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Large-scale genomic analysis of antimicrobial resistance in the zoonotic pathogen Streptococcus suis.

Accepted version
Peer-reviewed

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Authors

Hadjirin, Nazreen F 
Miller, Eric L 
Murray, Gemma GR 
Yen, Phung LK 
Phuc, Ho D 

Abstract

BACKGROUND: Antimicrobial resistance (AMR) is among the gravest threats to human health and food security worldwide. The use of antimicrobials in livestock production can lead to emergence of AMR, which can have direct effects on humans through spread of zoonotic disease. Pigs pose a particular risk as they are a source of zoonotic diseases and receive more antimicrobials than most other livestock. Here we use a large-scale genomic approach to characterise AMR in Streptococcus suis, a commensal found in most pigs, but which can also cause serious disease in both pigs and humans. RESULTS: We obtained replicated measures of Minimum Inhibitory Concentration (MIC) for 16 antibiotics, across a panel of 678 isolates, from the major pig-producing regions of the world. For several drugs, there was no natural separation into 'resistant' and 'susceptible', highlighting the need to treat MIC as a quantitative trait. We found differences in MICs between countries, consistent with their patterns of antimicrobial usage. AMR levels were high even for drugs not used to treat S. suis, with many multidrug-resistant isolates. Similar levels of resistance were found in pigs and humans from regions associated with zoonotic transmission. We next used whole genome sequences for each isolate to identify 43 candidate resistance determinants, 22 of which were novel in S. suis. The presence of these determinants explained most of the variation in MIC. But there were also interesting complications, including epistatic interactions, where known resistance alleles had no effect in some genetic backgrounds. Beta-lactam resistance involved many core genome variants of small effect, appearing in a characteristic order. CONCLUSIONS: We present a large dataset allowing the analysis of the multiple contributing factors to AMR in S. suis. The high levels of AMR in S. suis that we observe are reflected by antibiotic usage patterns but our results confirm the potential for genomic data to aid in the fight against AMR.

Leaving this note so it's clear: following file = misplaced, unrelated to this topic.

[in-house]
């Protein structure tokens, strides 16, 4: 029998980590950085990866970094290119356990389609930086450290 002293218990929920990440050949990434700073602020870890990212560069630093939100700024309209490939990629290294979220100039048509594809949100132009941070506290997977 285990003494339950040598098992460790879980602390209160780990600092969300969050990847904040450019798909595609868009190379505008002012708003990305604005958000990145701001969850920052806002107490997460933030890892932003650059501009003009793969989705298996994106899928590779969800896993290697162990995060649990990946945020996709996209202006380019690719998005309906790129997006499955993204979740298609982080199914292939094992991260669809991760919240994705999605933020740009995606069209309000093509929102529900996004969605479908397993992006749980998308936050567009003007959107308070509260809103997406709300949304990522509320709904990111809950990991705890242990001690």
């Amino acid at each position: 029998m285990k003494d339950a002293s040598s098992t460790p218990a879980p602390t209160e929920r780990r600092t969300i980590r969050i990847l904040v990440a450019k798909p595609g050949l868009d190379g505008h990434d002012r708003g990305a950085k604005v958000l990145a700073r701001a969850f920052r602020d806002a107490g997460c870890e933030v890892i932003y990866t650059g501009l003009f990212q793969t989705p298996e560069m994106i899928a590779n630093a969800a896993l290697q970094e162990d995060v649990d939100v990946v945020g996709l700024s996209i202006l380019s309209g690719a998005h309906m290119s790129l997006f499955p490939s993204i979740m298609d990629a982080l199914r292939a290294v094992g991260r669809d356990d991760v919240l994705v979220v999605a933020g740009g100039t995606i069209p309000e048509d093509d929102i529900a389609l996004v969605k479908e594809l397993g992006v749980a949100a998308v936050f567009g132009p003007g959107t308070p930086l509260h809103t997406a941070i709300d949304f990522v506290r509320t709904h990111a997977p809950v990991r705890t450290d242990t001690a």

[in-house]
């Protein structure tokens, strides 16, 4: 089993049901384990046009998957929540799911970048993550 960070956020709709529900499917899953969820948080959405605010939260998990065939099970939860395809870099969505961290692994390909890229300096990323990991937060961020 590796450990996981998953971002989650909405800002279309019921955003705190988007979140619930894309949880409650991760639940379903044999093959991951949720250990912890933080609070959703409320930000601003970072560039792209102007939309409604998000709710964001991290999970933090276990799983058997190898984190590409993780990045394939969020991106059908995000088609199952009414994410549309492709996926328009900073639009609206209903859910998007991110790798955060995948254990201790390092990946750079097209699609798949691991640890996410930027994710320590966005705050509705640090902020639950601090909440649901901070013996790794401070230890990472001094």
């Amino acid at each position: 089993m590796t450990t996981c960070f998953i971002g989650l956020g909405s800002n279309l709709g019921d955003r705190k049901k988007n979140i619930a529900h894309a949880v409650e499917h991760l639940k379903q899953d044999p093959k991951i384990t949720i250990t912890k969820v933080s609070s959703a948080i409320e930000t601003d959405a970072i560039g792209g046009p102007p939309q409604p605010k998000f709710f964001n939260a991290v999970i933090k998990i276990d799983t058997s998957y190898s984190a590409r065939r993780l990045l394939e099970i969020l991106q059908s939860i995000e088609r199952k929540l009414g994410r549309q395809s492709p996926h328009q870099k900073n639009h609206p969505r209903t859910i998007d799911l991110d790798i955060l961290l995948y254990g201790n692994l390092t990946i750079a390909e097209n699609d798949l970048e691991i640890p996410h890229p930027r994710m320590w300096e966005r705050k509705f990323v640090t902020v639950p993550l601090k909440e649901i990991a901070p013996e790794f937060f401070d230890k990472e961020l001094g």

Description

Keywords

Beta-lactam resistance, Ecology, Genotype to phenotype, Pig, Prediction model, Tiamulin, Trimethoprim, Animals, Anti-Bacterial Agents, Anti-Infective Agents, Drug Resistance, Bacterial, Genomics, Microbial Sensitivity Tests, Pharmaceutical Preparations, Streptococcus suis, Swine

Journal Title

BMC Biol

Conference Name

Journal ISSN

1741-7007
1741-7007

Volume Title

19

Publisher

Springer Science and Business Media LLC

Rights

All rights reserved
Sponsorship
Wellcome Trust (109385/Z/15/Z)
Royal Society (CH160114)
Isaac Newton Trust (MINUTE 17.24(u))
Medical Research Council (MR/N002660/1)
Biotechnology and Biological Sciences Research Council (BB/G019274/1)
Biotechnology and Biological Sciences Research Council (BB/L003902/1)
Challenge grant from the Royal Society (reference: CH160114) and an Isaac Newton Trust Research Grant (reference: 17.24(u)), Royal Society (109385/Z/15/Z), BBSRC grant BB/L003902/1), a LoLa grant (BB/G019274/1) and a China MoST grant (2013DFG32360) .